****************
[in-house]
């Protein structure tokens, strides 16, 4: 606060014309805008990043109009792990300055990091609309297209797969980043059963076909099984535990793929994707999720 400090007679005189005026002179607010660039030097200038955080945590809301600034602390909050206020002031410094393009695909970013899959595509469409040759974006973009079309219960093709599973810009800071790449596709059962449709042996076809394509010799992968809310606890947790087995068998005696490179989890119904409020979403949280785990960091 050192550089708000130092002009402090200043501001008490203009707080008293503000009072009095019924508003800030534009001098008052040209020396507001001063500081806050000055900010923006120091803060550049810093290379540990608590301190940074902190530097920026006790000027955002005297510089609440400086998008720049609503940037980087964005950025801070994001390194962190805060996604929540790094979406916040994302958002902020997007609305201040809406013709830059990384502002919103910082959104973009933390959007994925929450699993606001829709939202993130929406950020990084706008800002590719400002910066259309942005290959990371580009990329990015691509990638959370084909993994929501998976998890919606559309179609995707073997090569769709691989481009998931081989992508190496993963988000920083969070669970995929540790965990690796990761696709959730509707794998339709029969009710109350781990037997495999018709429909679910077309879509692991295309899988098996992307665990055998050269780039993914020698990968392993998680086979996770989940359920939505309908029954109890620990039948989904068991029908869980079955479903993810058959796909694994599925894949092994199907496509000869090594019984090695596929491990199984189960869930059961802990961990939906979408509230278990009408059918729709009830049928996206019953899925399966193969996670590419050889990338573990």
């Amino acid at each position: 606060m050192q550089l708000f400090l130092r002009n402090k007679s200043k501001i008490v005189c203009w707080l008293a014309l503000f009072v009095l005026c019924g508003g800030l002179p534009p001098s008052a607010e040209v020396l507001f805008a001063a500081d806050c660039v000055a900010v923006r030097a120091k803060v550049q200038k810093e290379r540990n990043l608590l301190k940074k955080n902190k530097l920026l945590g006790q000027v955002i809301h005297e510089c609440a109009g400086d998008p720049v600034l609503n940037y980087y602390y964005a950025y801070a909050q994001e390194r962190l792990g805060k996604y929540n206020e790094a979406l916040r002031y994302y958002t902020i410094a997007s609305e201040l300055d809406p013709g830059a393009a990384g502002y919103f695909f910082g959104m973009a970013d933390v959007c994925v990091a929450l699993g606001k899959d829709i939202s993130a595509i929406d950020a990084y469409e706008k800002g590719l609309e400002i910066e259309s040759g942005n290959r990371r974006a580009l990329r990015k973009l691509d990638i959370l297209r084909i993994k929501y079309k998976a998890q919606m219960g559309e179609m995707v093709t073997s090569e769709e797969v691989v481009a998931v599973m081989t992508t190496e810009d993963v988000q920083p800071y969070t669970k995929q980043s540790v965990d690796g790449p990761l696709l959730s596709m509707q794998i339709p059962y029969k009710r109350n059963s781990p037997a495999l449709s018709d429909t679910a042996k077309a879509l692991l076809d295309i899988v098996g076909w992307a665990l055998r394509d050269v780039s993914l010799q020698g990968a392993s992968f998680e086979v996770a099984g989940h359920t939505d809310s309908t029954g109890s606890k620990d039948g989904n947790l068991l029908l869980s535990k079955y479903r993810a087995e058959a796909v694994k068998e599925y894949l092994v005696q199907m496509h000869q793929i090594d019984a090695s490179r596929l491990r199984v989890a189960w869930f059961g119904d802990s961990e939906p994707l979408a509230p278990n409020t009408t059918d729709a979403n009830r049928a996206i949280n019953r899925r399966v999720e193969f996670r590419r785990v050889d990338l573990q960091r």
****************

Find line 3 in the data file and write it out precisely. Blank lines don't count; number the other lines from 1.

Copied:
């Amino acid at each position: 606060m050192q550089l708000f400090l130092r002009n402090k007679s200043k501001i008490v005189c203009w707080l008293a014309l503000f009072v009095l005026c019924g508003g800030l002179p534009p001098s008052a607010e040209v020396l507001f805008a001063a500081d806050c660039v000055a900010v923006r030097a120091k803060v550049q200038k810093e290379r540990n990043l608590l301190k940074k955080n902190k530097l920026l945590g006790q000027v955002i809301h005297e510089c609440a109009g400086d998008p720049v600034l609503n940037y980087y602390y964005a950025y801070a909050q994001e390194r962190l792990g805060k996604y929540n206020e790094a979406l916040r002031y994302y958002t902020i410094a997007s609305e201040l300055d809406p013709g830059a393009a990384g502002y919103f695909f910082g959104m973009a970013d933390v959007c994925v990091a929450l699993g606001k899959d829709i939202s993130a595509i929406d950020a990084y469409e706008k800002g590719l609309e400002i910066e259309s040759g942005n290959r990371r974006a580009l990329r990015k973009l691509d990638i959370l297209r084909i993994k929501y079309k998976a998890q919606m219960g559309e179609m995707v093709t073997s090569e769709e797969v691989v481009a998931v599973m081989t992508t190496e810009d993963v988000q920083p800071y969070t669970k995929q980043s540790v965990d690796g790449p990761l696709l959730s596709m509707q794998i339709p059962y029969k009710r109350n059963s781990p037997a495999l449709s018709d429909t679910a042996k077309a879509l692991l076809d295309i899988v098996g076909w992307a665990l055998r394509d050269v780039s993914l010799q020698g990968a392993s992968f998680e086979v996770a099984g989940h359920t939505d809310s309908t029954g109890s606890k620990d039948g989904n947790l068991l029908l869980s535990k079955y479903r993810a087995e058959a796909v694994k068998e599925y894949l092994v005696q199907m496509h000869q793929i090594d019984a090695s490179r596929l491990r199984v989890a189960w869930f059961g119904d802990s961990e939906p994707l979408a509230p278990n409020t009408t059918d729709a979403n009830r049928a996206i949280n019953r899925r399966v999720e193969f996670r590419r785990v050889d990338l573990q960091r």